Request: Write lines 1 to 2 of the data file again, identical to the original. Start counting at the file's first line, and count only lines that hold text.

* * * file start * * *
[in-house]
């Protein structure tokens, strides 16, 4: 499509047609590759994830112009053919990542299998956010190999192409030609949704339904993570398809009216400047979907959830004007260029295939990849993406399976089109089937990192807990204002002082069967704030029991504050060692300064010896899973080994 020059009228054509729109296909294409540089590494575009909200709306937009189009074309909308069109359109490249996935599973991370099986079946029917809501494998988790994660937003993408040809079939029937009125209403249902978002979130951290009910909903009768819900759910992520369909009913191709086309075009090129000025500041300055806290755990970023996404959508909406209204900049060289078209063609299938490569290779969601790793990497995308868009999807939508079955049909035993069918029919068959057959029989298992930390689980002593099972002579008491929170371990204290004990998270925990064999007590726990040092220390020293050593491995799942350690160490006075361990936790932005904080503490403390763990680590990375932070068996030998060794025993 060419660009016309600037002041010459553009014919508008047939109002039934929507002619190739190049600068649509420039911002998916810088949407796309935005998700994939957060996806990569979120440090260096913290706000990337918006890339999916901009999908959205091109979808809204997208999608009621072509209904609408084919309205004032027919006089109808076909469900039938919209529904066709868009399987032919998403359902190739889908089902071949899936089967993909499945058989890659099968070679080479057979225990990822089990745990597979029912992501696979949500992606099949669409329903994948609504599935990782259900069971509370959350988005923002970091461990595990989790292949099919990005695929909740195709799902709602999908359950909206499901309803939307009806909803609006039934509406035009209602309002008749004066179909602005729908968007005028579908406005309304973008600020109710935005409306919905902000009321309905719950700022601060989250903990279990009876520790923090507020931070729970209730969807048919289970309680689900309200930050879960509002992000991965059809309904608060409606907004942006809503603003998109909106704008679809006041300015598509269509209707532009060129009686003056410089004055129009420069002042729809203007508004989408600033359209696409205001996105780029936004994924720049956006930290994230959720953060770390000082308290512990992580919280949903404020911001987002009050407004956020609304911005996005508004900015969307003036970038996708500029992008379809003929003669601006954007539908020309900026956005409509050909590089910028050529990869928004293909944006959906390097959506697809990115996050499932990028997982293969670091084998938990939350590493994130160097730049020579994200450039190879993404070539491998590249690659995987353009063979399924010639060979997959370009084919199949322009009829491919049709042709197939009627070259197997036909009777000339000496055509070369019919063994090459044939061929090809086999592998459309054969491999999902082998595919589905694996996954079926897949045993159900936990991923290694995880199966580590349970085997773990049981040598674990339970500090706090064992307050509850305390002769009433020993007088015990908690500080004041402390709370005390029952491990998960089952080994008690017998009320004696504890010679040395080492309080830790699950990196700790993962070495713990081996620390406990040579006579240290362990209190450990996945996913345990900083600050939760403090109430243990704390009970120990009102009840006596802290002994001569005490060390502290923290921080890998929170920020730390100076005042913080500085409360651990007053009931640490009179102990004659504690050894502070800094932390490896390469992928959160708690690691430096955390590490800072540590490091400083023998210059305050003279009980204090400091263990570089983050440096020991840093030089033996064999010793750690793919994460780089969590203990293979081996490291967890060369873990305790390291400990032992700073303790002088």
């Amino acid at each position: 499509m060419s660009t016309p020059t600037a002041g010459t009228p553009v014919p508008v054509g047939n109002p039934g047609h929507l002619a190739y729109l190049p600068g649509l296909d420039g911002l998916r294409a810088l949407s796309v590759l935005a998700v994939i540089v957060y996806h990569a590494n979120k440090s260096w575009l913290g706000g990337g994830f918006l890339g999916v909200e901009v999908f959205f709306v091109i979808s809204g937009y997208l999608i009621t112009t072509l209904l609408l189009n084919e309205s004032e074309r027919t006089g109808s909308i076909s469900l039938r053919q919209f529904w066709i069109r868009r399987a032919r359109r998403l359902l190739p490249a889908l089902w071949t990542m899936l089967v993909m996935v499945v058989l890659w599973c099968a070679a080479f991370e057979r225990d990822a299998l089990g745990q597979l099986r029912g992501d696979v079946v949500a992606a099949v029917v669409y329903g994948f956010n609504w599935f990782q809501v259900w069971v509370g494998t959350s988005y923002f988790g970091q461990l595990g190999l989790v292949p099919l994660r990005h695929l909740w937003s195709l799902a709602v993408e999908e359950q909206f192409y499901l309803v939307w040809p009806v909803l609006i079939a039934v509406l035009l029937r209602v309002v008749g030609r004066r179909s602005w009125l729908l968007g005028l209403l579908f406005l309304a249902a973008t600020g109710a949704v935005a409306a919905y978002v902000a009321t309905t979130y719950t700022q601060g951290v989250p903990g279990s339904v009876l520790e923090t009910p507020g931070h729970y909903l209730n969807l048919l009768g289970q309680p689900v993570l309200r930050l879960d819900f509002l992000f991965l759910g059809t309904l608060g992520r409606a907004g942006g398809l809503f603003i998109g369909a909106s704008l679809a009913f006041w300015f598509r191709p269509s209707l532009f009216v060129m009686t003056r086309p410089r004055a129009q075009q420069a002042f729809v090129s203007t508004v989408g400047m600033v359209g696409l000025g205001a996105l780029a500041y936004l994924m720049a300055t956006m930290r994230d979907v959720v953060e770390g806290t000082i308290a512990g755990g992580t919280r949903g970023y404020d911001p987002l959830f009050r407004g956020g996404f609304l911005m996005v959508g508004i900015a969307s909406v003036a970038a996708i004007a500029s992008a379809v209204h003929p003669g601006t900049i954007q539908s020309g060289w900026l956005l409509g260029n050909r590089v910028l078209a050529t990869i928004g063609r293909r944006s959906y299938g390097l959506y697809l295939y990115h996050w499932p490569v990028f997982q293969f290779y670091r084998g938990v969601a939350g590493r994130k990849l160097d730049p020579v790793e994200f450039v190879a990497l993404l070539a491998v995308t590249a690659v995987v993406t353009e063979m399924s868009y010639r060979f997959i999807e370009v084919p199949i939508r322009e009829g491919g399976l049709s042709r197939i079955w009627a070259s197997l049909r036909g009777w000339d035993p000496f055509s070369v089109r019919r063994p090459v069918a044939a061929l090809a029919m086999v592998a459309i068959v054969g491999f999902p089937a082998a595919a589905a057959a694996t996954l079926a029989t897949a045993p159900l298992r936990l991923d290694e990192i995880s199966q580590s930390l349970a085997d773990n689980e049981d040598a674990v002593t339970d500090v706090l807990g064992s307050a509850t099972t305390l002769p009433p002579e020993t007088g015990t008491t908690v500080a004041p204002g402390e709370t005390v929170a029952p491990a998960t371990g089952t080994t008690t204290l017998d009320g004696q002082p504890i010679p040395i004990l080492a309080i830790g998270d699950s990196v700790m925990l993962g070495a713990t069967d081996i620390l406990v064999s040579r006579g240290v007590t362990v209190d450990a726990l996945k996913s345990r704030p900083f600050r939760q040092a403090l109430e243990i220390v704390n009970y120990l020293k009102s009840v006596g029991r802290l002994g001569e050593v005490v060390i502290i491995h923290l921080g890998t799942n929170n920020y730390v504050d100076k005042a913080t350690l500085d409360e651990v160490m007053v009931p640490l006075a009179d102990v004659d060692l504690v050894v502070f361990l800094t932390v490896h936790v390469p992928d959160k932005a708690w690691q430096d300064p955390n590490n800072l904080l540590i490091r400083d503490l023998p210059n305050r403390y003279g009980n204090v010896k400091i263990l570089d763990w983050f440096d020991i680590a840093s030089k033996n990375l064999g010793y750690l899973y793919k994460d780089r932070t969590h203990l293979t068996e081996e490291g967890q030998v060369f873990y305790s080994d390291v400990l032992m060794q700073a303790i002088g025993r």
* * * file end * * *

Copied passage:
[in-house]
């Protein structure tokens, strides 16, 4: 499509047609590759994830112009053919990542299998956010190999192409030609949704339904993570398809009216400047979907959830004007260029295939990849993406399976089109089937990192807990204002002082069967704030029991504050060692300064010896899973080994 020059009228054509729109296909294409540089590494575009909200709306937009189009074309909308069109359109490249996935599973991370099986079946029917809501494998988790994660937003993408040809079939029937009125209403249902978002979130951290009910909903009768819900759910992520369909009913191709086309075009090129000025500041300055806290755990970023996404959508909406209204900049060289078209063609299938490569290779969601790793990497995308868009999807939508079955049909035993069918029919068959057959029989298992930390689980002593099972002579008491929170371990204290004990998270925990064999007590726990040092220390020293050593491995799942350690160490006075361990936790932005904080503490403390763990680590990375932070068996030998060794025993 060419660009016309600037002041010459553009014919508008047939109002039934929507002619190739190049600068649509420039911002998916810088949407796309935005998700994939957060996806990569979120440090260096913290706000990337918006890339999916901009999908959205091109979808809204997208999608009621072509209904609408084919309205004032027919006089109808076909469900039938919209529904066709868009399987032919998403359902190739889908089902071949899936089967993909499945058989890659099968070679080479057979225990990822089990745990597979029912992501696979949500992606099949669409329903994948609504599935990782259900069971509370959350988005923002970091461990595990989790292949099919990005695929909740195709799902709602999908359950909206499901309803939307009806909803609006039934509406035009209602309002008749004066179909602005729908968007005028579908406005309304973008600020109710935005409306919905902000009321309905719950700022601060989250903990279990009876520790923090507020931070729970209730969807048919289970309680689900309200930050879960509002992000991965059809309904608060409606907004942006809503603003998109909106704008679809006041300015598509269509209707532009060129009686003056410089004055129009420069002042729809203007508004989408600033359209696409205001996105780029936004994924720049956006930290994230959720953060770390000082308290512990992580919280949903404020911001987002009050407004956020609304911005996005508004900015969307003036970038996708500029992008379809003929003669601006954007539908020309900026956005409509050909590089910028050529990869928004293909944006959906390097959506697809990115996050499932990028997982293969670091084998938990939350590493994130160097730049020579994200450039190879993404070539491998590249690659995987353009063979399924010639060979997959370009084919199949322009009829491919049709042709197939009627070259197997036909009777000339000496055509070369019919063994090459044939061929090809086999592998459309054969491999999902082998595919589905694996996954079926897949045993159900936990991923290694995880199966580590349970085997773990049981040598674990339970500090706090064992307050509850305390002769009433020993007088015990908690500080004041402390709370005390029952491990998960089952080994008690017998009320004696504890010679040395080492309080830790699950990196700790993962070495713990081996620390406990040579006579240290362990209190450990996945996913345990900083600050939760403090109430243990704390009970120990009102009840006596802290002994001569005490060390502290923290921080890998929170920020730390100076005042913080500085409360651990007053009931640490009179102990004659504690050894502070800094932390490896390469992928959160708690690691430096955390590490800072540590490091400083023998210059305050003279009980204090400091263990570089983050440096020991840093030089033996064999010793750690793919994460780089969590203990293979081996490291967890060369873990305790390291400990032992700073303790002088």